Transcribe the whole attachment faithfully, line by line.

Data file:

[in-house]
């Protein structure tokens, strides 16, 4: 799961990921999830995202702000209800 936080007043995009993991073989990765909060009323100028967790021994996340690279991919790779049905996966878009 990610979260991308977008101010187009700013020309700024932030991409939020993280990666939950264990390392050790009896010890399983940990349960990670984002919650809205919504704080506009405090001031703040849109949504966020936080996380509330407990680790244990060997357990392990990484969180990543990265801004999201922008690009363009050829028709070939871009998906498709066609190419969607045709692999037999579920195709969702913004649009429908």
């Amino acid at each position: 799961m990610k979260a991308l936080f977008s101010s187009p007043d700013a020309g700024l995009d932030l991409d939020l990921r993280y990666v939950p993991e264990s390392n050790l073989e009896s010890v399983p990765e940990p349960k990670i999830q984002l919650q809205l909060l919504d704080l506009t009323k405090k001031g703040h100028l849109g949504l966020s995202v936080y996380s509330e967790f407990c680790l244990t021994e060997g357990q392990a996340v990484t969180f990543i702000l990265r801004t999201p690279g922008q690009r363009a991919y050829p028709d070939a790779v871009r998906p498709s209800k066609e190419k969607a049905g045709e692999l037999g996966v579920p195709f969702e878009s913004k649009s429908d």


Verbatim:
[in-house]
């Protein structure tokens, strides 16, 4: 799961990921999830995202702000209800 936080007043995009993991073989990765909060009323100028967790021994996340690279991919790779049905996966878009 990610979260991308977008101010187009700013020309700024932030991409939020993280990666939950264990390392050790009896010890399983940990349960990670984002919650809205919504704080506009405090001031703040849109949504966020936080996380509330407990680790244990060997357990392990990484969180990543990265801004999201922008690009363009050829028709070939871009998906498709066609190419969607045709692999037999579920195709969702913004649009429908």
């Amino acid at each position: 799961m990610k979260a991308l936080f977008s101010s187009p007043d700013a020309g700024l995009d932030l991409d939020l990921r993280y990666v939950p993991e264990s390392n050790l073989e009896s010890v399983p990765e940990p349960k990670i999830q984002l919650q809205l909060l919504d704080l506009t009323k405090k001031g703040h100028l849109g949504l966020s995202v936080y996380s509330e967790f407990c680790l244990t021994e060997g357990q392990a996340v990484t969180f990543i702000l990265r801004t999201p690279g922008q690009r363009a991919y050829p028709d070939a790779v871009r998906p498709s209800k066609e190419k969607a049905g045709e692999l037999g996966v579920p195709f969702e878009s913004k649009s429908d």